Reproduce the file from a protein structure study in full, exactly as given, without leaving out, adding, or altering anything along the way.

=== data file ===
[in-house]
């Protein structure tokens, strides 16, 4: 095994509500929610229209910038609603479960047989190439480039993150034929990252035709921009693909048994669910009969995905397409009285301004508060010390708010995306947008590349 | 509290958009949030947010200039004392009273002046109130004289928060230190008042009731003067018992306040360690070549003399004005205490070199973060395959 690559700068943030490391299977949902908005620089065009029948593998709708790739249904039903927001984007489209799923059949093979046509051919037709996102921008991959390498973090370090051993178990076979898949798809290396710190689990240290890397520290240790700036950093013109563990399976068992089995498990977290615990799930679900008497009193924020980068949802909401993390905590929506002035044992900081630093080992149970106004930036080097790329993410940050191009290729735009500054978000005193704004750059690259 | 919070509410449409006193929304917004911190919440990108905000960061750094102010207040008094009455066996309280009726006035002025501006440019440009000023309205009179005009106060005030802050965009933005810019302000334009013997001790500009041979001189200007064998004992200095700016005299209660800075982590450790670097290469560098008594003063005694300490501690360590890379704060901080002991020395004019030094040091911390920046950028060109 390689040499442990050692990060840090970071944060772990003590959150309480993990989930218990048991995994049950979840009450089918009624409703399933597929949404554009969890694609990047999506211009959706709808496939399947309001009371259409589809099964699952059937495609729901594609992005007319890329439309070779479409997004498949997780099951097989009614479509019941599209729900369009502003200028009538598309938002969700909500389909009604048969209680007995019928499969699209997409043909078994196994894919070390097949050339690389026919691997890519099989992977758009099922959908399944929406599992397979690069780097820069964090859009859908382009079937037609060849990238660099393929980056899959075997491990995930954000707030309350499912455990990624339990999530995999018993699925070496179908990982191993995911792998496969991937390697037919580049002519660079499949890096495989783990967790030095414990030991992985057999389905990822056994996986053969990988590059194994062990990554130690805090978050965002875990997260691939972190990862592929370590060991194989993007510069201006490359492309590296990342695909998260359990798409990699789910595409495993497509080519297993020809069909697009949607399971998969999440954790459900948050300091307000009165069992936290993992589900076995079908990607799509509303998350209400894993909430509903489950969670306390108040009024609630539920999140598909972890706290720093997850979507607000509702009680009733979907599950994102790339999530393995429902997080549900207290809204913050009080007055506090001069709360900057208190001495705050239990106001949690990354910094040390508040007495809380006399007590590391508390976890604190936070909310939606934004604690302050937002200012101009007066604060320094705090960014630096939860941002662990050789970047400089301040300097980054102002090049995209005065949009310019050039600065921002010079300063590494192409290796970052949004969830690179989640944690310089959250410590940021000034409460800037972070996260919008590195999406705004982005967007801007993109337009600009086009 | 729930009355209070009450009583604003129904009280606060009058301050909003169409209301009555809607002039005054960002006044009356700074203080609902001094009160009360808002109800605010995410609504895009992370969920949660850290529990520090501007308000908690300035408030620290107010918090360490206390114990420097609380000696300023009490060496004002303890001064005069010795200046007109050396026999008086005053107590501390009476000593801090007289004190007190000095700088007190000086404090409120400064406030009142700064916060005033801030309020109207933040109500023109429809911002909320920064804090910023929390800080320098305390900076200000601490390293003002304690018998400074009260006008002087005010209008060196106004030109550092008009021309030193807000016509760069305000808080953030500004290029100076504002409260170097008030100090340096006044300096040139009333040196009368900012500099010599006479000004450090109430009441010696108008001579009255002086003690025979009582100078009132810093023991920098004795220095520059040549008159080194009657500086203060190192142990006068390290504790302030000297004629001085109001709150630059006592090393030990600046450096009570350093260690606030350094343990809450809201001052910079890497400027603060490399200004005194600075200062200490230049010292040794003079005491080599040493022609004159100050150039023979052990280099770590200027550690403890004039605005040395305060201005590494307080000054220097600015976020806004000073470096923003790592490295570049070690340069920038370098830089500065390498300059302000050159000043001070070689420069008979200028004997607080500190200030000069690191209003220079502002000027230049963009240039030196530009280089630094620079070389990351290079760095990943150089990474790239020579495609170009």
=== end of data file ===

[in-house]
């Protein structure tokens, strides 16, 4: 095994509500929610229209910038609603479960047989190439480039993150034929990252035709921009693909048994669910009969995905397409009285301004508060010390708010995306947008590349 | 509290958009949030947010200039004392009273002046109130004289928060230190008042009731003067018992306040360690070549003399004005205490070199973060395959 690559700068943030490391299977949902908005620089065009029948593998709708790739249904039903927001984007489209799923059949093979046509051919037709996102921008991959390498973090370090051993178990076979898949798809290396710190689990240290890397520290240790700036950093013109563990399976068992089995498990977290615990799930679900008497009193924020980068949802909401993390905590929506002035044992900081630093080992149970106004930036080097790329993410940050191009290729735009500054978000005193704004750059690259 | 919070509410449409006193929304917004911190919440990108905000960061750094102010207040008094009455066996309280009726006035002025501006440019440009000023309205009179005009106060005030802050965009933005810019302000334009013997001790500009041979001189200007064998004992200095700016005299209660800075982590450790670097290469560098008594003063005694300490501690360590890379704060901080002991020395004019030094040091911390920046950028060109 390689040499442990050692990060840090970071944060772990003590959150309480993990989930218990048991995994049950979840009450089918009624409703399933597929949404554009969890694609990047999506211009959706709808496939399947309001009371259409589809099964699952059937495609729901594609992005007319890329439309070779479409997004498949997780099951097989009614479509019941599209729900369009502003200028009538598309938002969700909500389909009604048969209680007995019928499969699209997409043909078994196994894919070390097949050339690389026919691997890519099989992977758009099922959908399944929406599992397979690069780097820069964090859009859908382009079937037609060849990238660099393929980056899959075997491990995930954000707030309350499912455990990624339990999530995999018993699925070496179908990982191993995911792998496969991937390697037919580049002519660079499949890096495989783990967790030095414990030991992985057999389905990822056994996986053969990988590059194994062990990554130690805090978050965002875990997260691939972190990862592929370590060991194989993007510069201006490359492309590296990342695909998260359990798409990699789910595409495993497509080519297993020809069909697009949607399971998969999440954790459900948050300091307000009165069992936290993992589900076995079908990607799509509303998350209400894993909430509903489950969670306390108040009024609630539920999140598909972890706290720093997850979507607000509702009680009733979907599950994102790339999530393995429902997080549900207290809204913050009080007055506090001069709360900057208190001495705050239990106001949690990354910094040390508040007495809380006399007590590391508390976890604190936070909310939606934004604690302050937002200012101009007066604060320094705090960014630096939860941002662990050789970047400089301040300097980054102002090049995209005065949009310019050039600065921002010079300063590494192409290796970052949004969830690179989640944690310089959250410590940021000034409460800037972070996260919008590195999406705004982005967007801007993109337009600009086009 | 729930009355209070009450009583604003129904009280606060009058301050909003169409209301009555809607002039005054960002006044009356700074203080609902001094009160009360808002109800605010995410609504895009992370969920949660850290529990520090501007308000908690300035408030620290107010918090360490206390114990420097609380000696300023009490060496004002303890001064005069010795200046007109050396026999008086005053107590501390009476000593801090007289004190007190000095700088007190000086404090409120400064406030009142700064916060005033801030309020109207933040109500023109429809911002909320920064804090910023929390800080320098305390900076200000601490390293003002304690018998400074009260006008002087005010209008060196106004030109550092008009021309030193807000016509760069305000808080953030500004290029100076504002409260170097008030100090340096006044300096040139009333040196009368900012500099010599006479000004450090109430009441010696108008001579009255002086003690025979009582100078009132810093023991920098004795220095520059040549008159080194009657500086203060190192142990006068390290504790302030000297004629001085109001709150630059006592090393030990600046450096009570350093260690606030350094343990809450809201001052910079890497400027603060490399200004005194600075200062200490230049010292040794003079005491080599040493022609004159100050150039023979052990280099770590200027550690403890004039605005040395305060201005590494307080000054220097600015976020806004000073470096923003790592490295570049070690340069920038370098830089500065390498300059302000050159000043001070070689420069008979200028004997607080500190200030000069690191209003220079502002000027230049963009240039030196530009280089630094620079070389990351290079760095990943150089990474790239020579495609170009």